2 To Thomas Godfrey (ib. 24).

3 Epistles of Horace, i. 2 (ib. 17). It was in 1698 that the astronomer, Walter Pope, published his Moral and Political Fables, done into Measured Prose intermixed with Ryme. I have not seen the work; but, according to Mr. Saintsbury (English Prosody, ii. 499), “the quality of its blank verse appears to be pretty accurately designated in the title," a remark that certainly applies to The Wish, which Pope issued the year before.

• Many of these poetical tributes are quoted in Birkbeck Hill's notes to Johnson's life of Blackmore, or are referred to in the Dictionary of National Biography. An entire volume of satirical "Commendatory Verses" appeared in 1700 and was reprinted in 1702. The most amusing of the Blackmore squibs is Gay's rimed catalog of the works of “England's arch-poet" (Verses under the Picture of Blackmore), which is erroneously included among Swift's poems (cf. Pope to Jervas, Nov. 14, 1716).

On Rhyme, in Poetical Works (1774), ii. 114. Cf. the elder Thomas Warton's Poems (1748), 20.

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lines that contain more truth than satire, for Blackmore had neither inspiration nor taste, but jingled along with complete self-confidence in the monotonous jog-trot of an overworked cab-horse. He was capable not only of writing an epic with the title Eliza, but of putting into it lines like these:

The Spaniard's Nose receiv'd the Fauch ion's Edge,
Which did in sunder cut the rising Bridge.
The Blood that follow'd part distain'd his Breast,
And trickling down his Throat ran inwardly the rest.1


A partial excuse for such deficiencies is to be found in the circumstances under which the poems were composed, their author being a busy, middle-aged London doctor, the physician to King William, with little time for literature. "For the greatest part," so he informed his readers, his first epic ". was written in Coffeehouses, and in passing up and down the Streets," because he had "little leisure elsewhere to apply to it." 2 This work, Prince Arthur, an Heroick Poem in ten Books (1695), was followed by three others, King Arthur (1697) in twelve books, Eliza (1705) in ten, and Alfred (1723) in twelve, besides many pieces of a less heroic character, some in prose, some in verse. In the preface to King Arthur Blackmore terms Milton "a very Extraordinary Genius" and acknowledges having made "a few allusions" to some of his "Inventions," 3 — a very modest confession of many unmistakable plagiarisms.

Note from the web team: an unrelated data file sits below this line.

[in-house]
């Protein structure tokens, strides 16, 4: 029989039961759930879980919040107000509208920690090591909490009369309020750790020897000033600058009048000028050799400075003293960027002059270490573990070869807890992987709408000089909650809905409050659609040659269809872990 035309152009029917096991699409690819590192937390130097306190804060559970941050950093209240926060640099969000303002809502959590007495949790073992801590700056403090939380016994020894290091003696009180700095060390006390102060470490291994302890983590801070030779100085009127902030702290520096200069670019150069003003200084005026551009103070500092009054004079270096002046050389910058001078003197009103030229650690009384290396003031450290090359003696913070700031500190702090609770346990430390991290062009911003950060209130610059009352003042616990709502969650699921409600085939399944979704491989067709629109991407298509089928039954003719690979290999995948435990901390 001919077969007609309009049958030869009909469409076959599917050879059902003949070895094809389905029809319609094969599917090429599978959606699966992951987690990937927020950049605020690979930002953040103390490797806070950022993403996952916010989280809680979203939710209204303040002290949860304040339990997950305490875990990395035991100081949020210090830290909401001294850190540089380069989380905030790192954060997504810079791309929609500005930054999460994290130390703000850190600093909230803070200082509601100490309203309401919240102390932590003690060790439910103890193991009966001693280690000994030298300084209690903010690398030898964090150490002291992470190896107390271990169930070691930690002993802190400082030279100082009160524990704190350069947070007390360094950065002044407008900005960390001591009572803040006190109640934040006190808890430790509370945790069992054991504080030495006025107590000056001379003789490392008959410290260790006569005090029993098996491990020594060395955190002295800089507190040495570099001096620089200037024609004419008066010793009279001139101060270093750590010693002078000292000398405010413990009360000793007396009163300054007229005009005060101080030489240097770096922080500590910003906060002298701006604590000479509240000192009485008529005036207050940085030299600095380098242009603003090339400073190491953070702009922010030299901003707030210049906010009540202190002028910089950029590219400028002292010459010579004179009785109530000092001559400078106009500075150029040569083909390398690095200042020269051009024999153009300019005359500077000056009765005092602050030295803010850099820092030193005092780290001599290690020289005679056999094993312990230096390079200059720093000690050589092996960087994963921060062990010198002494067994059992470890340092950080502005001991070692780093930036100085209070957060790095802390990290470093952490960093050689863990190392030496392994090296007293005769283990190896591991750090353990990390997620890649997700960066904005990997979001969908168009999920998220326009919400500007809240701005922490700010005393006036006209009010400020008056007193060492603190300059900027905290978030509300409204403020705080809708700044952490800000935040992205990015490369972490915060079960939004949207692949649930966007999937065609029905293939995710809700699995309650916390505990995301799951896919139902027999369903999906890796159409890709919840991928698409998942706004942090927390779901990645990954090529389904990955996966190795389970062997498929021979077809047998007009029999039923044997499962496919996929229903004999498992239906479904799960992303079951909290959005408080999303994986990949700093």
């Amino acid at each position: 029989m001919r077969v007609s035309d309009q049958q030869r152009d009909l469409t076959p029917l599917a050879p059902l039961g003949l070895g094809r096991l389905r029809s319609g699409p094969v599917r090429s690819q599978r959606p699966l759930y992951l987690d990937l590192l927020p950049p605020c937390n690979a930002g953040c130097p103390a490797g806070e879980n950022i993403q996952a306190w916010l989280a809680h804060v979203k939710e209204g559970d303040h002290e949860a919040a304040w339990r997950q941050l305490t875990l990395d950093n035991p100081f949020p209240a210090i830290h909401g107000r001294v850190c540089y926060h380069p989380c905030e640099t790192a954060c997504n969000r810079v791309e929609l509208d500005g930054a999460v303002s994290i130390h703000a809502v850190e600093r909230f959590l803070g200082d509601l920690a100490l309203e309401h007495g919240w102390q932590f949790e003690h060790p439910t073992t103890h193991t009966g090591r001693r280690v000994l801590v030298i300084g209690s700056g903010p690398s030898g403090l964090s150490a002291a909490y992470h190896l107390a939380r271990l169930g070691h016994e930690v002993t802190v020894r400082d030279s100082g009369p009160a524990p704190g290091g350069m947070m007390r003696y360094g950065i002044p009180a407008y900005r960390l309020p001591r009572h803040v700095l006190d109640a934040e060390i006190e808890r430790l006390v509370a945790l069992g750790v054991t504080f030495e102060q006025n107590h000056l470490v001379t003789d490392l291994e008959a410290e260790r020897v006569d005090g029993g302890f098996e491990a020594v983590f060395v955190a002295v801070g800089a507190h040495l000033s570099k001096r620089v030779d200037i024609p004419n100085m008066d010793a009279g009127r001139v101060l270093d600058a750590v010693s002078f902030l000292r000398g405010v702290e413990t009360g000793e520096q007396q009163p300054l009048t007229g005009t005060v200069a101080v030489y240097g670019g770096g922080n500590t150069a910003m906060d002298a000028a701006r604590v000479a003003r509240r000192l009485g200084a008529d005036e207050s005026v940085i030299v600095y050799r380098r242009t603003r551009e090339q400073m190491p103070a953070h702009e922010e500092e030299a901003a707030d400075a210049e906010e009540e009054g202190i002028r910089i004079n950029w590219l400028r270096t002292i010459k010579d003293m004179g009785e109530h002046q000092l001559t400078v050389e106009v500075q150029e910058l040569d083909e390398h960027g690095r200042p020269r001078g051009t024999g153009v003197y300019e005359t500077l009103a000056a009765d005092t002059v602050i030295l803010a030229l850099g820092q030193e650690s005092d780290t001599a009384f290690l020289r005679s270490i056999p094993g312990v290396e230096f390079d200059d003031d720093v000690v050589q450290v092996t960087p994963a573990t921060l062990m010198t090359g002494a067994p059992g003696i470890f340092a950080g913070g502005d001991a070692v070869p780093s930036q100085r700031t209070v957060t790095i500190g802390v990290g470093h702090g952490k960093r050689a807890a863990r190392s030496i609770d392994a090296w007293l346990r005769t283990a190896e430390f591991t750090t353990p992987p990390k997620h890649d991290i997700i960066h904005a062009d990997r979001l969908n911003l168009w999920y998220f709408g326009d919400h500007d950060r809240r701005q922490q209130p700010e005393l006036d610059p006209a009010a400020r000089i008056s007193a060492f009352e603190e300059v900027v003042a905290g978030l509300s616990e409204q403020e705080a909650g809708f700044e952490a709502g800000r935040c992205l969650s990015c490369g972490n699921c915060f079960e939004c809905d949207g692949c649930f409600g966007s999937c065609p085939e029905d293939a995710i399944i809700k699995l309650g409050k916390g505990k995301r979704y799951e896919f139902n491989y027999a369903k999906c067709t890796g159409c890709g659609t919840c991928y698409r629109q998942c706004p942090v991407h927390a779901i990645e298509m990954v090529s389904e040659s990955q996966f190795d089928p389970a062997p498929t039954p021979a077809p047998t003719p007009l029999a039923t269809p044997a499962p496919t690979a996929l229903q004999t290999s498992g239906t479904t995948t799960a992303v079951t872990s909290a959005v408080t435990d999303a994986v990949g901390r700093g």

As a matter of fact, the first three epics (which differ little except in the names of the characters) are under a considerable debt to Paradise Lost, since they employ Satan and his followers, together with the archangels of heaven, for their supernatural machinery. The plan of each poem is much like that of the Aeneid. At the beginning, Satan, jealous of the prosperity of the hero (or the heroine), summons a council in hell and lays the matter before the peers. After various spirits have made speeches, it is agreed to send one of the number to stir up trouble for the principal character of the poem, who, however, by the aid of Uriel and other angels passes victoriously through all the plots and gory battles. These councils in hell form the most Miltonic feature of the epics, for, although there may be several of them in a single poem, the characteristics of the speakers and of their proposals are invariably taken almost without

1 Page 106.

2 King Arthur, p. v.

a Ib. xiii. Blackmore praised Milton in his Nature of Man (Collection of Poems, 1718, p. 193; cf. Good, p. 63). His Pindaric Hymn to the Light of the World seems, particularly at the beginning, to attempt the lofty style and diction of Paradise Lost.